You & Me Architecture’s Alicja Borkowska talks Tottenham Shopfronts

We interviewed Alicja Borkowska, Co-founder and Director of You & Me Architecture, about the Tottenham Shopfronts project she worked on in 2014/15. This was part funded by Haringey Council’s Growth on the High Road project and focused on improving the look of independent shops on West Green Road and the High Road.

What role did You & Me Architecture play in the Tottenham Shopfronts project?

We were appointed by Haringey Council as the main architect and designer. We were also the main contractor which is a bit more unusual because generally architects just do designs and someone else builds it. We found that this was really beneficial for the project as it meant we had a lot more control over the finished result. We started around five shops at a time and did them in smaller phases mainly in West Green Road. In terms of how we approached the project, we were involved with the council to do an initial scoping report. We did a condition map which identified the condition of the shops, which ones were local independent businesses and which ones had sponsored advertising. The project was to support the local businesses and also shops that were in particularly bad condition. We tried to cluster the improvements in key areas – on corner sites and main entrances to the high street – to maximise the impact. After the scoping report we went out and leafleted the high street to tell people about what was happening. We ended up doing 22 shops and a few art works.


What was your particular role in the project?

I was the main project architect and project manager. I have quite a small office and it was only me and the other director, Iris, at the time. It was quite nice as it was always me meeting the shop keepers, then going back with the design and then with the construction side, supervising the build. For the shopkeepers it meant that things weren’t being delegated to people they didn’t know and there was a conversation continued.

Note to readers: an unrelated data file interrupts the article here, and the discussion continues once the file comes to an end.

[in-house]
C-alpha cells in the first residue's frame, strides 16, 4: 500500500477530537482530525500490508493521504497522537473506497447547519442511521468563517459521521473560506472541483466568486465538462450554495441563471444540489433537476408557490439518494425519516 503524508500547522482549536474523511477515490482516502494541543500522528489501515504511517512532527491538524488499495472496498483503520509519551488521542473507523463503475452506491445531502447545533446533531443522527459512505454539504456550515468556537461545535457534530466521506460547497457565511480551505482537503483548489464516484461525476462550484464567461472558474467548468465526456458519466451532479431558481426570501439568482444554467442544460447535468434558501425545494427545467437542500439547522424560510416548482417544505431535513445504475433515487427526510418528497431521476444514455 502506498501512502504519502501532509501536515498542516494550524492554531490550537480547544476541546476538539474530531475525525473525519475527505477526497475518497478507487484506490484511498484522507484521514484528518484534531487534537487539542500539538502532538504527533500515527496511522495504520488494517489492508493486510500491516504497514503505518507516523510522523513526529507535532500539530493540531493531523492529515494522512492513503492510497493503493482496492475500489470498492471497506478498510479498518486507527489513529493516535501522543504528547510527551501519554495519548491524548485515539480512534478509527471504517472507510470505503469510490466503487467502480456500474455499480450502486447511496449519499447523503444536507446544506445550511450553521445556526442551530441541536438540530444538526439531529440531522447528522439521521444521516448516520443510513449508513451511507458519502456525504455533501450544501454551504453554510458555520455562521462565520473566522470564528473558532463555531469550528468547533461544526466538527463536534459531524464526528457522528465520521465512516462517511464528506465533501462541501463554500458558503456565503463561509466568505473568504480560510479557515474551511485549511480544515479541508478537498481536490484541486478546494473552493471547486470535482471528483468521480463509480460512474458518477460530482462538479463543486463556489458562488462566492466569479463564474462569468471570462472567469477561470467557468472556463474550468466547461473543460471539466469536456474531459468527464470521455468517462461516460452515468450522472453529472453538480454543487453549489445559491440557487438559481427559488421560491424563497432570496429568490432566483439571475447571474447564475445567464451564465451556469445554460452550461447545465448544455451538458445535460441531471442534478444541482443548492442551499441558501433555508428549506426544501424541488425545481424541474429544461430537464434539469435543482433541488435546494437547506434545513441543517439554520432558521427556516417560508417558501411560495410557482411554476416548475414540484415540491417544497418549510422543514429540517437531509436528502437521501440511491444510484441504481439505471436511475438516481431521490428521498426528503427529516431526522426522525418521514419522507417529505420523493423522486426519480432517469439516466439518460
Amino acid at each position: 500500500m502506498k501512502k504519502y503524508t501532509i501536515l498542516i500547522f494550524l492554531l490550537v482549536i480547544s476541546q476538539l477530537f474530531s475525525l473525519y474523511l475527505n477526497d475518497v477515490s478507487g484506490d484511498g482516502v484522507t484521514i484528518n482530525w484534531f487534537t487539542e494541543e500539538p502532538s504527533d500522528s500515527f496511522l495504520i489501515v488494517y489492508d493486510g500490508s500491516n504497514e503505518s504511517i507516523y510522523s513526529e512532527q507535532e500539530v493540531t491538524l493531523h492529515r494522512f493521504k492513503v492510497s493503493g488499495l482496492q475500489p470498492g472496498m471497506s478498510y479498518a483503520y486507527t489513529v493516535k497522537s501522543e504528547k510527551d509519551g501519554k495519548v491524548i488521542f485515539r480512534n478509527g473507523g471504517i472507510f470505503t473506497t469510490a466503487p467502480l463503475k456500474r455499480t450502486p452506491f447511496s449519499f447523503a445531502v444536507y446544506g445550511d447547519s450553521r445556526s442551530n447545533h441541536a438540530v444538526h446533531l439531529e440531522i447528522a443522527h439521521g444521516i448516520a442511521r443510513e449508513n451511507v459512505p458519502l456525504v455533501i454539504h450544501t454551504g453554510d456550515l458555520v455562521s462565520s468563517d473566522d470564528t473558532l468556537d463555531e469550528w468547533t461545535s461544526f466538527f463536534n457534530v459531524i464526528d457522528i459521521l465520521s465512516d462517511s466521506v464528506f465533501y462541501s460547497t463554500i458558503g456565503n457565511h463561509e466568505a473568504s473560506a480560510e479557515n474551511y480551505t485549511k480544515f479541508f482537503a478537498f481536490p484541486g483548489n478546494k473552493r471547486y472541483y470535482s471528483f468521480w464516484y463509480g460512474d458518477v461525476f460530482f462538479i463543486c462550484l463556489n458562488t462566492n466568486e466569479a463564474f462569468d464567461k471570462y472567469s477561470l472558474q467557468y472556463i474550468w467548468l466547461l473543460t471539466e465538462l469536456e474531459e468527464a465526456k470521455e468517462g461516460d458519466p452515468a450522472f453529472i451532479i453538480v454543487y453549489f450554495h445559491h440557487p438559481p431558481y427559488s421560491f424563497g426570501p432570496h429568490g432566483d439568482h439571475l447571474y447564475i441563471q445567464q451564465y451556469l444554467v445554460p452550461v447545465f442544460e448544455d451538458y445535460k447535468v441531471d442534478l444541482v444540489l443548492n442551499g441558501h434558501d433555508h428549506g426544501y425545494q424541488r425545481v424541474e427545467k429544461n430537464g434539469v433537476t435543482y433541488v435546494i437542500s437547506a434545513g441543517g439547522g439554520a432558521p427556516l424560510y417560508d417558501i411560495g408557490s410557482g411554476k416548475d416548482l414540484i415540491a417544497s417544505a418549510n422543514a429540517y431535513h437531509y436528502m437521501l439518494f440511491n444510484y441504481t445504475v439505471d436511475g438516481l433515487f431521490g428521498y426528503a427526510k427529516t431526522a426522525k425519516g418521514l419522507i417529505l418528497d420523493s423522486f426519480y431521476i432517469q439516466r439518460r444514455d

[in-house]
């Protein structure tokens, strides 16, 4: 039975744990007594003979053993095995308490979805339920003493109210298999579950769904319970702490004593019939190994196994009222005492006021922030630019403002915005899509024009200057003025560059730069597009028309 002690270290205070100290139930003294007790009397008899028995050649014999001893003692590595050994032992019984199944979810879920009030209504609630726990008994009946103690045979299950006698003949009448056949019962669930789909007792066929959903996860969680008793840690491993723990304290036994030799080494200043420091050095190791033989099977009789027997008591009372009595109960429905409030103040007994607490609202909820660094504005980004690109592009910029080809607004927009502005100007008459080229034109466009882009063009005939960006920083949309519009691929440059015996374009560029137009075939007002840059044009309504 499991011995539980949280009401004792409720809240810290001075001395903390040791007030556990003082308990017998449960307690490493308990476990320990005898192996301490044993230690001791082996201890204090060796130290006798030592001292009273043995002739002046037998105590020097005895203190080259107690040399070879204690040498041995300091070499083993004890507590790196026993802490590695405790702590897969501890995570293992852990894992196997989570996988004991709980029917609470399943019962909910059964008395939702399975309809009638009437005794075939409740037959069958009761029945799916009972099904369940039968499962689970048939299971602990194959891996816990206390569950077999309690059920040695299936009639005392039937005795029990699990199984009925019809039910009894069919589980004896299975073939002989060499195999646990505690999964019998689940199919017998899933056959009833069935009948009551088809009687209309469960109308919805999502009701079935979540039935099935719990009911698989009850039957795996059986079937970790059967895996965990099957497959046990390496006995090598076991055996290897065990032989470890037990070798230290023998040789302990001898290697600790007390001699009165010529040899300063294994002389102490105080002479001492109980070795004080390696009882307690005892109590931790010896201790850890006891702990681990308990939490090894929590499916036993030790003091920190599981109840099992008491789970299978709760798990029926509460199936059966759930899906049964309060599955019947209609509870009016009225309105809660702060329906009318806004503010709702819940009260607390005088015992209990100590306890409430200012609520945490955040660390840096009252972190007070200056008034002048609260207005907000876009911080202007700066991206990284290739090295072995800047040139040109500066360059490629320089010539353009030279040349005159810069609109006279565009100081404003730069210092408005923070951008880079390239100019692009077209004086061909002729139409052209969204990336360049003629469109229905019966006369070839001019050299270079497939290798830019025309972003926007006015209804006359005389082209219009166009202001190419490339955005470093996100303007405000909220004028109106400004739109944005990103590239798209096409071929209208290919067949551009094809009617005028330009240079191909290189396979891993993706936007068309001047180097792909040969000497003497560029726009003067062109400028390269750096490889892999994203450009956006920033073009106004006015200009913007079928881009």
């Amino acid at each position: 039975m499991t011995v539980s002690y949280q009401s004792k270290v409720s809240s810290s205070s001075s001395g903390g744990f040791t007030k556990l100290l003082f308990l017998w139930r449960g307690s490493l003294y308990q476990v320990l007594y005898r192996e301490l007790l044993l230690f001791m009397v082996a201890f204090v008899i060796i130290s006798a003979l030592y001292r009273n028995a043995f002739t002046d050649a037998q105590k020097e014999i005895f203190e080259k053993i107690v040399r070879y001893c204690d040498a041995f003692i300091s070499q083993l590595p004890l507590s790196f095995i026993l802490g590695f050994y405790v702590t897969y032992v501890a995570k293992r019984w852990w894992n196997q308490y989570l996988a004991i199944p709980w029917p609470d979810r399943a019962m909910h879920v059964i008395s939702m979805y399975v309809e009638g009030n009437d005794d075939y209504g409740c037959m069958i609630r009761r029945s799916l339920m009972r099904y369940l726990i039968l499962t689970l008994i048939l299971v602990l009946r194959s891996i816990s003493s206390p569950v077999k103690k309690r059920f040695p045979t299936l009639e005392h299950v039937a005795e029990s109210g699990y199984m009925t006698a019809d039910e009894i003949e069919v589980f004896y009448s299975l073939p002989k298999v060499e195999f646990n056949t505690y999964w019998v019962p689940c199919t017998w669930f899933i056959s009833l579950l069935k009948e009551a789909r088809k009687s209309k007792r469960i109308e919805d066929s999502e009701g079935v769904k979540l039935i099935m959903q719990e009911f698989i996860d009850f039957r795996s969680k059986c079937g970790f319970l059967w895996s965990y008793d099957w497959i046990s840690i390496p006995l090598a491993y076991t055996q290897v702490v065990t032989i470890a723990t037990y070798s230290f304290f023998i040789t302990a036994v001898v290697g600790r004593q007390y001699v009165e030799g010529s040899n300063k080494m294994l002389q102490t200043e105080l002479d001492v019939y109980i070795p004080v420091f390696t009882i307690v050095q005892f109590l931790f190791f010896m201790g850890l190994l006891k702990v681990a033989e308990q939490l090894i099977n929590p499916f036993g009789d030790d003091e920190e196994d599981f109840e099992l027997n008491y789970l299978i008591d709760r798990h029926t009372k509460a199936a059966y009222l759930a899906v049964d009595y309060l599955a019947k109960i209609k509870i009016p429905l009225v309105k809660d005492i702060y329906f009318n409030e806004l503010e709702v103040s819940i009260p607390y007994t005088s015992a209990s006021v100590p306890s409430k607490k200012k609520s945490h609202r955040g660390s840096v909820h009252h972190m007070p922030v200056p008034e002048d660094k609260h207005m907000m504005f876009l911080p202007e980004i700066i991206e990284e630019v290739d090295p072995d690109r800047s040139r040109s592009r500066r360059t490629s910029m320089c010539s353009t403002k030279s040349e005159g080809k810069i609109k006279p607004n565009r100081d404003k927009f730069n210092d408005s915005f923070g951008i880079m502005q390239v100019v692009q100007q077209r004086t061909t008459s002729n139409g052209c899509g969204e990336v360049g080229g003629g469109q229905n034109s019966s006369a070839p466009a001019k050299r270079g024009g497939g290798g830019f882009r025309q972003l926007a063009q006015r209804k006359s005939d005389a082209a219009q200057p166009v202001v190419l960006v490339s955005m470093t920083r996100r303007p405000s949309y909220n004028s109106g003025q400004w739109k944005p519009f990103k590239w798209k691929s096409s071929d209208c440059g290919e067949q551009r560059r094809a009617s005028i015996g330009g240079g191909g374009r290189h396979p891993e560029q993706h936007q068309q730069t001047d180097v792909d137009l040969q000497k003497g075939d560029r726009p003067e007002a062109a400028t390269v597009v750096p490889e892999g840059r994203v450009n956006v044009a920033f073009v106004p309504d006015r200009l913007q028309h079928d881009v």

How did you consult with the local businesses to make sure they had a say in the project and the designs?

We met the businesses and took them through a consultation. It was asking questions like: what’s your most important product, do you have an existing brand, do you have an existing colour scheme, what don’t you like about your shop, what do you like about your shop, are there any other shops on the high street or in the West End that you like? We also asked them how they wanted their shop to look. Then we went away and did a design or a couple of design iterations. We did Photoshop visuals in order to show the designs because I think sometimes when you do sketches, or architects black and white drawings, it never looks like that so using Photoshop with the actual colours and spacing is the clearest. Sometimes the shopkeepers loved it and sometimes people were quite hesitant, obviously it’s their shop, their business, so they said, ‘oh, I don’t like this, I don’t like that’, ‘I don’t like it at all’, ‘I’ve changed my mind’ – people would drop out as well. So we’d go back to the drawing board and take on board their comments. After that we’d go back and do a redesign, we’d have another meeting with the shopkeepers and agree that and then that was signed off officially with the council. That was the design stages and once we were on site there were a few things that we had to finalise like the detailed graphic in the window.

Photoshop design

Maureen from Celebrations Partyware had existing balloon branding and a red colour scheme and she’d just got a whole new uniform so she was really keen that her shop used the branding that she’d already established. We worked with her really closely. It’s very much about displaying the shops products. Kejetia, which is an African grocers, had all these amazing plantain, cocoa beans and these big mashers. Her whole window was blocked up so the idea was to try and do some vinyl graphics showing those products along with little stories.

Have you got a favourite shop or design that you were involved with?